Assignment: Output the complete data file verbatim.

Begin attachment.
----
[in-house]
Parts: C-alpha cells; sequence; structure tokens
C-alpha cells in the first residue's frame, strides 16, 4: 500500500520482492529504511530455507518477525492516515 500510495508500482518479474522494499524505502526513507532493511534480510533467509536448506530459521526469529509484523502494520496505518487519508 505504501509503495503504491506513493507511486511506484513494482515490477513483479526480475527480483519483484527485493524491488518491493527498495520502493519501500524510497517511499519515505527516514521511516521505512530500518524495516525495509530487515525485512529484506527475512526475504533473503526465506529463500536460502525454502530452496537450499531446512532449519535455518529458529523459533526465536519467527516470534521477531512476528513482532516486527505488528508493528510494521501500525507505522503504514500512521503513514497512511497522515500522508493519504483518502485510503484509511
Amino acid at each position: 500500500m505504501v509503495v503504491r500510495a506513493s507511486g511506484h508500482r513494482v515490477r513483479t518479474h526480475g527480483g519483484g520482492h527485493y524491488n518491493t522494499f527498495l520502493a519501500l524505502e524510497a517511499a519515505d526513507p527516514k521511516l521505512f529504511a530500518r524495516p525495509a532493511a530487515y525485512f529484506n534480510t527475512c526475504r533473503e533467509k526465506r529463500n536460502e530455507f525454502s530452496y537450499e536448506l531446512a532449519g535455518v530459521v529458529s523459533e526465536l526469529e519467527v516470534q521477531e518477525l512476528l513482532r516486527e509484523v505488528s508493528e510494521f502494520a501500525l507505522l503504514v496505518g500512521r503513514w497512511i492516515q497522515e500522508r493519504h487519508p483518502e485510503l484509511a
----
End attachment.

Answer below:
[in-house]
Parts: C-alpha cells; sequence; structure tokens
C-alpha cells in the first residue's frame, strides 16, 4: 500500500520482492529504511530455507518477525492516515 500510495508500482518479474522494499524505502526513507532493511534480510533467509536448506530459521526469529509484523502494520496505518487519508 505504501509503495503504491506513493507511486511506484513494482515490477513483479526480475527480483519483484527485493524491488518491493527498495520502493519501500524510497517511499519515505527516514521511516521505512530500518524495516525495509530487515525485512529484506527475512526475504533473503526465506529463500536460502525454502530452496537450499531446512532449519535455518529458529523459533526465536519467527516470534521477531512476528513482532516486527505488528508493528510494521501500525507505522503504514500512521503513514497512511497522515500522508493519504483518502485510503484509511
Amino acid at each position: 500500500m505504501v509503495v503504491r500510495a506513493s507511486g511506484h508500482r513494482v515490477r513483479t518479474h526480475g527480483g519483484g520482492h527485493y524491488n518491493t522494499f527498495l520502493a519501500l524505502e524510497a517511499a519515505d526513507p527516514k521511516l521505512f529504511a530500518r524495516p525495509a532493511a530487515y525485512f529484506n534480510t527475512c526475504r533473503e533467509k526465506r529463500n536460502e530455507f525454502s530452496y537450499e536448506l531446512a532449519g535455518v530459521v529458529s523459533e526465536l526469529e519467527v516470534q521477531e518477525l512476528l513482532r516486527e509484523v505488528s508493528e510494521f502494520a501500525l507505522l503504514v496505518g500512521r503513514w497512511i492516515q497522515e500522508r493519504h487519508p483518502e485510503l484509511a